Of course, the Aztecs are only one group. The Pueblo peoples also practiced cannibalism. Cannibalism was practiced among various coastal tribes stretching from Texas to Louisiana.

When Captain John Smith of Jamestown fame inquired about the fate of the lost Roanoke Colony, Chief Powhatan–you know, the Pocahontas’s dad, the guy who’d tried to kill John Smith–confessed to having massacred them all. Historians aren’t sure if this is actually true–Powhatan might have just confused them with some other guys he’d massacred–but the fact remains that Powhatan and his people went around massacring their neighbors regularly enough that, “Oh yeah, we killed them all,” was seen as a reasonable explanation by everyone involved.

It wasn’t too many years later that the Powhatan tried to do the same thing to Jamestown, killing about a quarter of the people there.

Celebrating Columbus was never about Columbus, and denigrating Columbus isn’t about Columbus, either. Celebrating Columbus is about celebrating American history and the contributions of Catholic-Americans to that history; denigrating Columbus is about denigrating American history and European contributions to it.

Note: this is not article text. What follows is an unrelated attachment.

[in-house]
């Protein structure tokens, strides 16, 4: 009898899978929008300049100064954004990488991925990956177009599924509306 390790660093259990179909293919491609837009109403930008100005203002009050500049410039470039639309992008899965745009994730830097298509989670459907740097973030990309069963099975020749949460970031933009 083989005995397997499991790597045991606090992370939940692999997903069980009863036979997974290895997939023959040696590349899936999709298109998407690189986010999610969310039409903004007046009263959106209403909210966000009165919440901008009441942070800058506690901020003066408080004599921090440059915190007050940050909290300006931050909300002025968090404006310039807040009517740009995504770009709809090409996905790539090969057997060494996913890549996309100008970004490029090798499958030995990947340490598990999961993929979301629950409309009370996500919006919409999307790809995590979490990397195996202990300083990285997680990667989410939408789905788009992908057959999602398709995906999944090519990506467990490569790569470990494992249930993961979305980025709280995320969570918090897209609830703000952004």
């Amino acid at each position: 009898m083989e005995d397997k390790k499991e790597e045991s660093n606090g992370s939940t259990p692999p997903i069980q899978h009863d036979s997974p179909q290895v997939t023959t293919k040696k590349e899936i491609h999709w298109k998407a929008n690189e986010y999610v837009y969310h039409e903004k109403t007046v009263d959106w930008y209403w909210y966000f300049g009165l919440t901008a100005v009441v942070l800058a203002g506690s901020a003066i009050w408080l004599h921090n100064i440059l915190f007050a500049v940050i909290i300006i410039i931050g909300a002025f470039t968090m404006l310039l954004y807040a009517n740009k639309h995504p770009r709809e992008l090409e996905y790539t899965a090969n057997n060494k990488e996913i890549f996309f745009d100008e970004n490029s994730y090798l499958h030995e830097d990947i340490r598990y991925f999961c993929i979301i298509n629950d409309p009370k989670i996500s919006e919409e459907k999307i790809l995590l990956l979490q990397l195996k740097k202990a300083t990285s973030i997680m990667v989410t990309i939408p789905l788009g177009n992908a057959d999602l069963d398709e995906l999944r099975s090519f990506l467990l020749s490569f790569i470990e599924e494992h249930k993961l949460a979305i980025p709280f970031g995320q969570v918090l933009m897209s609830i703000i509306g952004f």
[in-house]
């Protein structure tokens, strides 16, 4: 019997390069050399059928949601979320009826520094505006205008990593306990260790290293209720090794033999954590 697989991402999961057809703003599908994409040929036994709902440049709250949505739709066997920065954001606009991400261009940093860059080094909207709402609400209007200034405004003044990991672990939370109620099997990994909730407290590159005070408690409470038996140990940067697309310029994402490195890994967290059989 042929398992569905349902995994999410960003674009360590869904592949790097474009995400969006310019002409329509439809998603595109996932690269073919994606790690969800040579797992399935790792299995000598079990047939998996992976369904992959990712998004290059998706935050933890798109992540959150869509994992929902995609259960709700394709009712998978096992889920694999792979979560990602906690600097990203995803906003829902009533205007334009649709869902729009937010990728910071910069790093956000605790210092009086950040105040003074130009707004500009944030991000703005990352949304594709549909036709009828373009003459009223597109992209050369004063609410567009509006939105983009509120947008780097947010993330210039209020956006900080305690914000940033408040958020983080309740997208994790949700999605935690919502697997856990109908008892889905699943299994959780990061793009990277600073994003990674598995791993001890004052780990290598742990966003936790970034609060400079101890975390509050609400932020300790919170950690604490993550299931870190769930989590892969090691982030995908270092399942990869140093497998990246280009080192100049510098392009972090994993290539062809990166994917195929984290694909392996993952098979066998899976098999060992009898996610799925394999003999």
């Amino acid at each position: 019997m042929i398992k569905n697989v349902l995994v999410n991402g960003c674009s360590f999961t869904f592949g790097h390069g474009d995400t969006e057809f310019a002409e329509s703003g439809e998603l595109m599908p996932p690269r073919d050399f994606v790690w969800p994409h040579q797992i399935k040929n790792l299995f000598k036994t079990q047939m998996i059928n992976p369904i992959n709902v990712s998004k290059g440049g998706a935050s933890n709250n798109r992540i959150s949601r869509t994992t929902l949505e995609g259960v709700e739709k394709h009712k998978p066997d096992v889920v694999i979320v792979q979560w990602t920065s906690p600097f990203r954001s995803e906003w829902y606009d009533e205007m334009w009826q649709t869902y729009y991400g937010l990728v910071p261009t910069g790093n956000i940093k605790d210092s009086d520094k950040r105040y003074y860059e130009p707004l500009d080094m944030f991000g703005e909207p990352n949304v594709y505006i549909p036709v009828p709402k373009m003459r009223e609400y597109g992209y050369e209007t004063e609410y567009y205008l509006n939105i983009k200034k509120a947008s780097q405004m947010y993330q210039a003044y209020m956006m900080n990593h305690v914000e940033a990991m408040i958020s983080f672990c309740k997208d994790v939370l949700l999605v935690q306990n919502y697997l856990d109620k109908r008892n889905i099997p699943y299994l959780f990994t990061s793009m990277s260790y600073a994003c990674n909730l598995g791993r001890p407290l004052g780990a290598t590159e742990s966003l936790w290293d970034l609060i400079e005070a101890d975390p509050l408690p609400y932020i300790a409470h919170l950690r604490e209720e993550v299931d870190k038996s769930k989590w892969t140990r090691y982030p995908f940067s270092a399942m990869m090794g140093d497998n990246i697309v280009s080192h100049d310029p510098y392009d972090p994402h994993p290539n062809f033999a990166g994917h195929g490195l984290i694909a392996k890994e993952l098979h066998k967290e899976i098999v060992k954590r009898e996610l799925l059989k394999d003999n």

Who should be the America’s moral superior and successor? Whose successes should we celebrate instead of Columbus’s? Should the people of Mexico overthrow the culture of their evil oppressors and go back to holding human sacrifices in the middle of Mexico City?

Funny, I don’t see a lot of people trying to go live in Mexico, much less return to the actual lives of their indigenous ancestors. Most people seem to like having things like penicillin, cell phones, cars, air conditioning and sewers, and dislike things like cannibalism and constant tribal warfare. The process by which civilization was made was not pretty, but civilization is good and we should celebrate it.